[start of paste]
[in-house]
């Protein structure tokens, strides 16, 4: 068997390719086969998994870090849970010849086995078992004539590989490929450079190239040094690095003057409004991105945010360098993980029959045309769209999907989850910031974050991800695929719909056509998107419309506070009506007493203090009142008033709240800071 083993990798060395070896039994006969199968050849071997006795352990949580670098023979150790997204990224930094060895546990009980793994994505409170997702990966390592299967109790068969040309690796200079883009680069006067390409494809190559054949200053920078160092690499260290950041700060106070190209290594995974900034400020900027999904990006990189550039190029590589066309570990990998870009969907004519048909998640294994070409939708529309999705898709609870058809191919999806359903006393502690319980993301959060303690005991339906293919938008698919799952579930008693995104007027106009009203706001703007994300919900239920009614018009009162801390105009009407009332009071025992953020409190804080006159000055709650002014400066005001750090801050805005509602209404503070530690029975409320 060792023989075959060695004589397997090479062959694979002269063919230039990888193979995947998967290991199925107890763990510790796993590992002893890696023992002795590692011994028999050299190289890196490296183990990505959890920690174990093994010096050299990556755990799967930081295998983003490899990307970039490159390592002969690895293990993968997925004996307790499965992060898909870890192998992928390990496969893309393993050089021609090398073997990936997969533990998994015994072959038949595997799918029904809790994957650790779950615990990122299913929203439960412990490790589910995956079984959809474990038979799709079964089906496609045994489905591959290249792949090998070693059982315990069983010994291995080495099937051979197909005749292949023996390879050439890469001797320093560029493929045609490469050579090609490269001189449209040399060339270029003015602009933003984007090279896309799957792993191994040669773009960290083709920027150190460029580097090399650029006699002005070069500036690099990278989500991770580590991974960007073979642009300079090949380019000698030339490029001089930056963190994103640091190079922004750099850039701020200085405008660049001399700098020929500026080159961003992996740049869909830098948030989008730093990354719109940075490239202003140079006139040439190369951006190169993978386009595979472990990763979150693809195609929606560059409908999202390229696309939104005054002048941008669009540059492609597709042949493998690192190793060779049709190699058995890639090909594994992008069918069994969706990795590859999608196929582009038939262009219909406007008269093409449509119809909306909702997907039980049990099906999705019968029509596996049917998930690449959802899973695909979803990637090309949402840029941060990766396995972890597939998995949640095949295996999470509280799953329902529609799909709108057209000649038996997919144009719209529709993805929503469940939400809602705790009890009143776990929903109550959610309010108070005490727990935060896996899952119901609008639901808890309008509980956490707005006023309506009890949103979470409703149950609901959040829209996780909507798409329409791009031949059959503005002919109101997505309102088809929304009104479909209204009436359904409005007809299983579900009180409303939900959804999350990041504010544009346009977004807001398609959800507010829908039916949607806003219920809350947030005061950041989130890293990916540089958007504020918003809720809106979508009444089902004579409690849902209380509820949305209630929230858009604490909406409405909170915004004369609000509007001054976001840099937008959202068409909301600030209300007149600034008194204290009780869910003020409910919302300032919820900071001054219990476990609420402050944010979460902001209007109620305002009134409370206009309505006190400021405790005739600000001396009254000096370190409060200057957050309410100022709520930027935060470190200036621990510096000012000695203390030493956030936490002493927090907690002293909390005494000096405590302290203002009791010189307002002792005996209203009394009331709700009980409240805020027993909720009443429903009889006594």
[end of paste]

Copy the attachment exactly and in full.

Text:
[in-house]
């Protein structure tokens, strides 16, 4: 068997390719086969998994870090849970010849086995078992004539590989490929450079190239040094690095003057409004991105945010360098993980029959045309769209999907989850910031974050991800695929719909056509998107419309506070009506007493203090009142008033709240800071 083993990798060395070896039994006969199968050849071997006795352990949580670098023979150790997204990224930094060895546990009980793994994505409170997702990966390592299967109790068969040309690796200079883009680069006067390409494809190559054949200053920078160092690499260290950041700060106070190209290594995974900034400020900027999904990006990189550039190029590589066309570990990998870009969907004519048909998640294994070409939708529309999705898709609870058809191919999806359903006393502690319980993301959060303690005991339906293919938008698919799952579930008693995104007027106009009203706001703007994300919900239920009614018009009162801390105009009407009332009071025992953020409190804080006159000055709650002014400066005001750090801050805005509602209404503070530690029975409320 060792023989075959060695004589397997090479062959694979002269063919230039990888193979995947998967290991199925107890763990510790796993590992002893890696023992002795590692011994028999050299190289890196490296183990990505959890920690174990093994010096050299990556755990799967930081295998983003490899990307970039490159390592002969690895293990993968997925004996307790499965992060898909870890192998992928390990496969893309393993050089021609090398073997990936997969533990998994015994072959038949595997799918029904809790994957650790779950615990990122299913929203439960412990490790589910995956079984959809474990038979799709079964089906496609045994489905591959290249792949090998070693059982315990069983010994291995080495099937051979197909005749292949023996390879050439890469001797320093560029493929045609490469050579090609490269001189449209040399060339270029003015602009933003984007090279896309799957792993191994040669773009960290083709920027150190460029580097090399650029006699002005070069500036690099990278989500991770580590991974960007073979642009300079090949380019000698030339490029001089930056963190994103640091190079922004750099850039701020200085405008660049001399700098020929500026080159961003992996740049869909830098948030989008730093990354719109940075490239202003140079006139040439190369951006190169993978386009595979472990990763979150693809195609929606560059409908999202390229696309939104005054002048941008669009540059492609597709042949493998690192190793060779049709190699058995890639090909594994992008069918069994969706990795590859999608196929582009038939262009219909406007008269093409449509119809909306909702997907039980049990099906999705019968029509596996049917998930690449959802899973695909979803990637090309949402840029941060990766396995972890597939998995949640095949295996999470509280799953329902529609799909709108057209000649038996997919144009719209529709993805929503469940939400809602705790009890009143776990929903109550959610309010108070005490727990935060896996899952119901609008639901808890309008509980956490707005006023309506009890949103979470409703149950609901959040829209996780909507798409329409791009031949059959503005002919109101997505309102088809929304009104479909209204009436359904409005007809299983579900009180409303939900959804999350990041504010544009346009977004807001398609959800507010829908039916949607806003219920809350947030005061950041989130890293990916540089958007504020918003809720809106979508009444089902004579409690849902209380509820949305209630929230858009604490909406409405909170915004004369609000509007001054976001840099937008959202068409909301600030209300007149600034008194204290009780869910003020409910919302300032919820900071001054219990476990609420402050944010979460902001209007109620305002009134409370206009309505006190400021405790005739600000001396009254000096370190409060200057957050309410100022709520930027935060470190200036621990510096000012000695203390030493956030936490002493927090907690002293909390005494000096405590302290203002009791010189307002002792005996209203009394009331709700009980409240805020027993909720009443429903009889006594």